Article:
Every time I watch a werewolf film, I wonder to myself why exactly the sub-genre doesn't seem to boast much in the way of classics. You've got An American Werewolf in London, sure, but after that it seems like quite the drop-off. Ginger Snaps is arguably one of the classics (it cracked the MoFo top horrors list, after all) and it takes clear inspiration from Landis's film in that it's effectively a buddy comedy that just so happens to involve one of the buddies becoming a werewolf, but its attempts to mix up the proceedings don't quite work for me. Balancing comedy and horror is always a tough act but I question how much comedy there really is in the first place - the ostensible set-up of the protagonists as disaffected weirdos who snark at popular kids and teachers isn't backed up by the writing nor does it mesh particularly well with the horror (and it's effectively forgotten by the time the second half rolls around, though comically outsized gestures such as frantic Raimi-style camerawork remain). At least it's better when trying to build a straight horror - though it's not particularly subtle about its subtext and it runs a little long to be truly effective, you can definitely appreciate the various werewolf effects. What really carries Ginger Snaps is its relatively decent sense of character - while they're not given that much to do, the lead duo manage to carry the film just fine and there's enough complication to these two initially indistinguishable girls that the story never totally lost me. Though I'm not necessarily inclined to consider it a classic myself, I don't think I can deny that it deserves its cult reputation.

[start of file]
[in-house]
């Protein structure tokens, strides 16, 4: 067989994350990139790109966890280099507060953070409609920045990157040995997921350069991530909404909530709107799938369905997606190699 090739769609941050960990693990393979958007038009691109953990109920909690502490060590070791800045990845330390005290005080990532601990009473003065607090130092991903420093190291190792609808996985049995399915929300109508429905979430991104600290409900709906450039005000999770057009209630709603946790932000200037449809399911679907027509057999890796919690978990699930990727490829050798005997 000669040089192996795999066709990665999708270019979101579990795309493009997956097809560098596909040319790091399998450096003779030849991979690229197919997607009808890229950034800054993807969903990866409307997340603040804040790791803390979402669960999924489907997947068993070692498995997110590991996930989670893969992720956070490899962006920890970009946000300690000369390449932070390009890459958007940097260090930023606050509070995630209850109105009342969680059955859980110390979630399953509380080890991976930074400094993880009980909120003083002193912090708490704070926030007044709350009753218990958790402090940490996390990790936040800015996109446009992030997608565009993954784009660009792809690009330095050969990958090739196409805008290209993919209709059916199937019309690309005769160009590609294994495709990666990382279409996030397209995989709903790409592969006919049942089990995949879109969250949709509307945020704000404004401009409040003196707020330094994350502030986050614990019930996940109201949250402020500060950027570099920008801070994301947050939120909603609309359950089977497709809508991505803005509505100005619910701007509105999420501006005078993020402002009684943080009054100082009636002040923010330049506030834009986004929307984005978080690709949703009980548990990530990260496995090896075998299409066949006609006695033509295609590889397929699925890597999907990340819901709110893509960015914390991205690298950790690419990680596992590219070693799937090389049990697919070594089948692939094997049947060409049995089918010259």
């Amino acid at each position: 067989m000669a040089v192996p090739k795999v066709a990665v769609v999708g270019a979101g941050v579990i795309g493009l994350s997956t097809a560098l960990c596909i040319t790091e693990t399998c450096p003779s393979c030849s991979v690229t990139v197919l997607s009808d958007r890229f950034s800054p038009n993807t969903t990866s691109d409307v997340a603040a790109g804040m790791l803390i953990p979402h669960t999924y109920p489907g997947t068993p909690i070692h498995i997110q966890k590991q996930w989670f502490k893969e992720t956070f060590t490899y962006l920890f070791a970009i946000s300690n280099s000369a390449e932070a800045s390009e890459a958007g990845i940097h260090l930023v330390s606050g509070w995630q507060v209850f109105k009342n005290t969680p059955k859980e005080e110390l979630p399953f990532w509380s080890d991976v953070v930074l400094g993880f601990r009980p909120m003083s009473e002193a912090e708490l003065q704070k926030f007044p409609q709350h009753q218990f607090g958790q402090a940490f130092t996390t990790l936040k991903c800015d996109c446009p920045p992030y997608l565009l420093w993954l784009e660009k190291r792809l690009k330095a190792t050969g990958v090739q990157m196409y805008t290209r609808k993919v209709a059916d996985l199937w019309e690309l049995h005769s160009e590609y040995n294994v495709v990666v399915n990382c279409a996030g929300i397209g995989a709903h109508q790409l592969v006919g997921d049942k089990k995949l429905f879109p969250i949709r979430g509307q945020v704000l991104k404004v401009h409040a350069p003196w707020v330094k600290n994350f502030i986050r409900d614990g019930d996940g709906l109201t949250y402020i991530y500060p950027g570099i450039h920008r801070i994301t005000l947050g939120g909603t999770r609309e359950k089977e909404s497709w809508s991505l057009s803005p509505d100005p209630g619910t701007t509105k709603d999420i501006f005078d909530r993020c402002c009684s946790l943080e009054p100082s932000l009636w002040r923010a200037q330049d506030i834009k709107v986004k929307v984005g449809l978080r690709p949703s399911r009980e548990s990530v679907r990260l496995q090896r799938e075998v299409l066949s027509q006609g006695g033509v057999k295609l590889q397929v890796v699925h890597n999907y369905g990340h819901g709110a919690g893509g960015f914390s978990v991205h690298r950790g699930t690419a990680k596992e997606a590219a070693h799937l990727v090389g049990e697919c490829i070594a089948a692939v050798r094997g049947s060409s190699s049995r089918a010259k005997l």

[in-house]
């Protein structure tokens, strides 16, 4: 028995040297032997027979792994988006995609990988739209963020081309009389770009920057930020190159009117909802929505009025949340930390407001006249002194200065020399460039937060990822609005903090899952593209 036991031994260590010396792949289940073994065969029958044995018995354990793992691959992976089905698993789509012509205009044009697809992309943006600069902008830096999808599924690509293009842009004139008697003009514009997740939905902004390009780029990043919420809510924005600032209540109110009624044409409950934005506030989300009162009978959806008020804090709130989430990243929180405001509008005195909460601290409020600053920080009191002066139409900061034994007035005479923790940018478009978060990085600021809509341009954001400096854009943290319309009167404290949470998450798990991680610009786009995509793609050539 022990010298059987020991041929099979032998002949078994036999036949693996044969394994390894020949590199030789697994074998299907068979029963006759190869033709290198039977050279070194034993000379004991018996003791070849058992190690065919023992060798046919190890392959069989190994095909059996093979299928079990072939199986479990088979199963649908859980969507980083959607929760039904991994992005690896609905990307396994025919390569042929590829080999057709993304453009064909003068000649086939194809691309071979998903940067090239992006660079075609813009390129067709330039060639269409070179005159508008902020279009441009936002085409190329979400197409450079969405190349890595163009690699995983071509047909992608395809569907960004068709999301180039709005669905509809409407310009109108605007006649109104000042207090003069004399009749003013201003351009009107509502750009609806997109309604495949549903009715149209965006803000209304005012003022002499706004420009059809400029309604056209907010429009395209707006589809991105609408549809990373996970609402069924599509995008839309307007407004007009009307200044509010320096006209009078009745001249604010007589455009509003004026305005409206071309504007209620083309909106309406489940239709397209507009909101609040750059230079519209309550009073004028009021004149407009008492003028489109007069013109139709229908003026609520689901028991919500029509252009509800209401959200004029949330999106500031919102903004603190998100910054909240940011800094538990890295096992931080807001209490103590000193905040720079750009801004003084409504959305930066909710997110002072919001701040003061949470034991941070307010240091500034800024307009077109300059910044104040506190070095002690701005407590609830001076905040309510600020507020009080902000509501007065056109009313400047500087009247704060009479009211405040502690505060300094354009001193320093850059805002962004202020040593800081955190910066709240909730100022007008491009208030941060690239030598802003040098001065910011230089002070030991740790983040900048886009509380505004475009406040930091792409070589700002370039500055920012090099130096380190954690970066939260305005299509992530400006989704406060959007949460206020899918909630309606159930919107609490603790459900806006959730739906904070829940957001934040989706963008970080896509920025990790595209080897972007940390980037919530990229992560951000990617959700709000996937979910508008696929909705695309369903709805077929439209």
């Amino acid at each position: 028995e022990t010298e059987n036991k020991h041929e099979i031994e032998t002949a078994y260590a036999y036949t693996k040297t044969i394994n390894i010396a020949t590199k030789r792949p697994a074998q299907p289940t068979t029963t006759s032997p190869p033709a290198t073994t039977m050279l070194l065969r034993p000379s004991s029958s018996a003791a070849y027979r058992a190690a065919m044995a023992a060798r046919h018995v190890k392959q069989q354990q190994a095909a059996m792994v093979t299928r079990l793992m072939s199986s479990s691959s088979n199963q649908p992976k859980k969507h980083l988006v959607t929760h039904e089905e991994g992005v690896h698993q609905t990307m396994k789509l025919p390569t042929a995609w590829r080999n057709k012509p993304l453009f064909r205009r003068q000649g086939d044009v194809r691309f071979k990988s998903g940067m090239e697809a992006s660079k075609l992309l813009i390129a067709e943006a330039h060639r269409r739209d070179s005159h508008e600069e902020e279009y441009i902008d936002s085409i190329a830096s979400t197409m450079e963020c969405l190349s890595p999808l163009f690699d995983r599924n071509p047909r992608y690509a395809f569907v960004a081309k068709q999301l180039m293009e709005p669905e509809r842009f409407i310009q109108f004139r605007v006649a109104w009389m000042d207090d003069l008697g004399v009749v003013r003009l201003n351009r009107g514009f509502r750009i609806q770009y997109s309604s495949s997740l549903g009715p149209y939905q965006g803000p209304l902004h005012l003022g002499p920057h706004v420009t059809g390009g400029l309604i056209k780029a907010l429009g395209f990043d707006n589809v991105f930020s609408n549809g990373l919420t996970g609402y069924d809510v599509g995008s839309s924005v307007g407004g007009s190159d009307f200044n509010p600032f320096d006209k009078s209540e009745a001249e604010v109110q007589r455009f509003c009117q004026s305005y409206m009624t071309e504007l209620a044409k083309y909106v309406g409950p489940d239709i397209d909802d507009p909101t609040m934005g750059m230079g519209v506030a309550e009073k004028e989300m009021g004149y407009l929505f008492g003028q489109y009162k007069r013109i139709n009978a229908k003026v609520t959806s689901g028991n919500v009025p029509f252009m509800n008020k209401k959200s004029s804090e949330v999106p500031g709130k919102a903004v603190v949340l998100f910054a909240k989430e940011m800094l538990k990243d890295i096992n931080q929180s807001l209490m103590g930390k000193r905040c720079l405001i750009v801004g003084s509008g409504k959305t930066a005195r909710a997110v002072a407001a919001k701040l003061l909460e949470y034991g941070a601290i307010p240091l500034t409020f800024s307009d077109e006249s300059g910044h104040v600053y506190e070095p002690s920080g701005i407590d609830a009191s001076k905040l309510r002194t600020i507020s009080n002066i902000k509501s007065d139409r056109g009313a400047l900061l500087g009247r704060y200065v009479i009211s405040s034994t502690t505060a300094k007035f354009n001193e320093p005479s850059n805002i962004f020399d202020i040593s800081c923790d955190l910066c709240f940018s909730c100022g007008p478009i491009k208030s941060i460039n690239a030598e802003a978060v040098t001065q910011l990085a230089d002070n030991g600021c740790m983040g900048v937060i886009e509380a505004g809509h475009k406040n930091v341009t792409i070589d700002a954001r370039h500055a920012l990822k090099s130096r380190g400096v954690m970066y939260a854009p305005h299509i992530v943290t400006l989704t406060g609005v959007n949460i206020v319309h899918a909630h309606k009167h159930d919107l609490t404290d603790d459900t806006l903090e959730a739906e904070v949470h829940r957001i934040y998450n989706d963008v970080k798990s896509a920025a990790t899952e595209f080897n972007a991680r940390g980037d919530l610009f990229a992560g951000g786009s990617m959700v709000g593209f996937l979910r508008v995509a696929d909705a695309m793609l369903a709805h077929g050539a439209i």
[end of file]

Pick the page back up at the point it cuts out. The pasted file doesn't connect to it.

28 days...6 hours...42 minutes...12 seconds
Day 1

The Void

The Void is a film that has a lot of potential and some talented people bringing a visually interesting film to life. The issues persistent throughout the film involve story and performances, both lacking to engage the viewer beyond the bare minimum and severely hurting the overall experience the film wants you to have.

Imagine if John Carpenter's The Thing went full on Lovecraft, then you might get something like The Void. A group of people shelter themselves inside a hospital after a cult like group surround the building. Things go from bad to worse when someone soon becomes "infected" with God knows what and transforms into some other worldly creature that does indeed look straight out of Carpenter's The Thing.

With all that going on, the film feels like it is being pulled in one too many directions. Everything accumulating to a somewhat pretentious ending that made me feel like the filmmakers were patting themselves on the back for a job well done. The Void wants to be artistic, while continuing to give horror audiences the blood and gore elements they sometimes crave. The end result is a mixed bag with nice visuals, but a weak narrative.

The two directors come from an art department and make-up background. Their first feature was a low budget exploitation flick Father's Day. With The Void, they elevate the visuals, but forgot to elevate the story. I'd be interested in seeing where their careers go because The Void does show a lot of promise and craft.

Welcome to the human race...

William Friedkin, 2006

While hiding out from her ex, a woman meets a man who seems to be harbouring one very strange secret.